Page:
Birth Control Pills Could Be Sold Without a Prescription: A Possibility?

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There is talk going around that there may come a time when contraceptive birth control pills will be purchased over the counter without a prescription. What would this mean to teenage girls?

A teenager is more likely to become pregnant than a forty-year-old woman. The life of a teenager is not as innocent as many would like to think. This is a time for exploring their feelings and their bodies. A parent can’t prevent everything. If you found out your daughter was having a sexual relation with her boyfriend, what could you do to stop it? Punish her? Is that really the correct answer?

Okay, she’s been punished, but she is in love. Many married couples who have lived happily married for over thirty years were high school sweethearts. Nine times out of ten, that punishment is only going to make her want to continue doing what she was doing, or they will break up. The breakup could be the ruin of her life and his, especially if they were meant to be together.

Parents try to control too much of their child’s lives. They will never learn about life consequences if they are constantly told do this and don’t do that. These kids need to learn to make their decisions in their life to become stronger individuals. What will your teen do if you die tomorrow and they never learned to live their life? This would be a psychological dilemma.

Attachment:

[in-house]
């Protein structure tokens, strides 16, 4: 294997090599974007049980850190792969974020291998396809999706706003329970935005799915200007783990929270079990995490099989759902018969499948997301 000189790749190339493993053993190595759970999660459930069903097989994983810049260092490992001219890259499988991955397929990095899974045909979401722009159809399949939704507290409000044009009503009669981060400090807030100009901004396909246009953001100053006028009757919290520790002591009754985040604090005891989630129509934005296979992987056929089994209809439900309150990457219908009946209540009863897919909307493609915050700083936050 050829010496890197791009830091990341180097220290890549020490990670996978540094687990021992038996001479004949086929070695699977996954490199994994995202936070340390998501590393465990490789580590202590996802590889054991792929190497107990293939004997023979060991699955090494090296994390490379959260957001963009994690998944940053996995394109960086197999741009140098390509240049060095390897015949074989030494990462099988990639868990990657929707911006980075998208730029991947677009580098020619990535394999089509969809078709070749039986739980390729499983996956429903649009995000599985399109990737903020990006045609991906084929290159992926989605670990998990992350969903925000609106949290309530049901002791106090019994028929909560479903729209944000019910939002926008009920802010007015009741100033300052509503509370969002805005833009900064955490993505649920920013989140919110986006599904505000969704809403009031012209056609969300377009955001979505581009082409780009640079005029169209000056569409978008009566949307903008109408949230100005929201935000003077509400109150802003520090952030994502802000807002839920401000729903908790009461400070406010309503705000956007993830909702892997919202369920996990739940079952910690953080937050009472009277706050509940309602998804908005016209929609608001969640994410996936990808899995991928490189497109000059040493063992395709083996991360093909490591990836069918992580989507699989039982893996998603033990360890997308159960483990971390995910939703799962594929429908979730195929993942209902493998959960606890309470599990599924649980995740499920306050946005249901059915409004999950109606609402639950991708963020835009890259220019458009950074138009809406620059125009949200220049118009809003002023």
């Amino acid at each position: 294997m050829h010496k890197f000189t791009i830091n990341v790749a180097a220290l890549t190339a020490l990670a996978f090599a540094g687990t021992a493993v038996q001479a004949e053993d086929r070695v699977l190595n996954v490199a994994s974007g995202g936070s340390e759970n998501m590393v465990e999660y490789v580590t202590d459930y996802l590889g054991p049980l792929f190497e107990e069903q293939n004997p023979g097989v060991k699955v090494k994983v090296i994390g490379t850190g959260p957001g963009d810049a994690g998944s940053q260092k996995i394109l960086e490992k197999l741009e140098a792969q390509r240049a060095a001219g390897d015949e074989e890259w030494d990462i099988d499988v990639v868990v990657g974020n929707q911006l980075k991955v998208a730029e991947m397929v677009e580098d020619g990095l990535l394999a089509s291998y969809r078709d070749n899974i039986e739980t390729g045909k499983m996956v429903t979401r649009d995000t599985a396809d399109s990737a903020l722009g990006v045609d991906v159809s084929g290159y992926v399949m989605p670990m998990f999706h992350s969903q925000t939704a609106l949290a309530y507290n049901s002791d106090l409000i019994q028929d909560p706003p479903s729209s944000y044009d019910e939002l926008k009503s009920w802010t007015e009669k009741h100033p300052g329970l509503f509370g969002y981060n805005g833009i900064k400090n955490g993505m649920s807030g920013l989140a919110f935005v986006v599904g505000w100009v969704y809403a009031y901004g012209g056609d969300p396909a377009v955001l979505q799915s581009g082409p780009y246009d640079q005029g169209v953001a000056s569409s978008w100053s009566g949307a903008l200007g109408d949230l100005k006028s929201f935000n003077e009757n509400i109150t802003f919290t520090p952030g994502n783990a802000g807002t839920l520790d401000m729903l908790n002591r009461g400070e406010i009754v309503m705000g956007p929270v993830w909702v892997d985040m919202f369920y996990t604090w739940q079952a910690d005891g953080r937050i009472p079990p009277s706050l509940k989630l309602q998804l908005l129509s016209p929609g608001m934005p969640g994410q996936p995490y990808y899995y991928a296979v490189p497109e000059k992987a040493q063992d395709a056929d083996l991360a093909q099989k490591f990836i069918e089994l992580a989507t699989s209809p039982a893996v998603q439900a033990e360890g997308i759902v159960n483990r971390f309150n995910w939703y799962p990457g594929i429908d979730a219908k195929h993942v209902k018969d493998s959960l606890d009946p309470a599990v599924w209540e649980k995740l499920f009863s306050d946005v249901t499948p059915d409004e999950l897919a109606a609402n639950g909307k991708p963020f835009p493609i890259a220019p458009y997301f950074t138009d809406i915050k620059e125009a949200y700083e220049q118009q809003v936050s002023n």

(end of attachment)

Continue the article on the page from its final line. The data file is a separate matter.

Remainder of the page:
There is no reason to believe that by taking birth control pills a teenager will be more likely to increase their sexual activity. Teens will do what teens want to do. Sometimes they will do it out of spite of their parents’ wishes. If they were to contract a sexual disease, they would get one with or without birth control pills. Condoms are already sold over the counter without prescriptions, but they don’t always protect against pregnancy. Accidents do happen.

The worst thing to happen to a sexually active teen is pregnancy, not a sexually contracted disease. Pregnancy is one of the top reasons why teens drop out of high school. There is nothing worse than dropping out in the last year of school. Most will never return to get their diploma. The GED test is harder than returning to school. There are questions on the exam that most high school graduates can’t answer.

Changing the rule about needing a prescription to get birth control might lower the rate of unwanted births. Most of the women and teens with unwanted births are living above poverty. The health care costs have become too steep since Obama Care was created. Nowadays, the deductible that many people have to pay before seeing a doctor for a checkup is out of their reach. $6,000 is too steep for a person who makes only $18,000 a year. That is one-third of their annual pay. Because of the high deductibles, there may be more unexpected births to older women in the coming years because they can’t afford to see their doctor for that annual checkup to renew their prescriptions for birth control pills.

To think, society is worried about the teen births?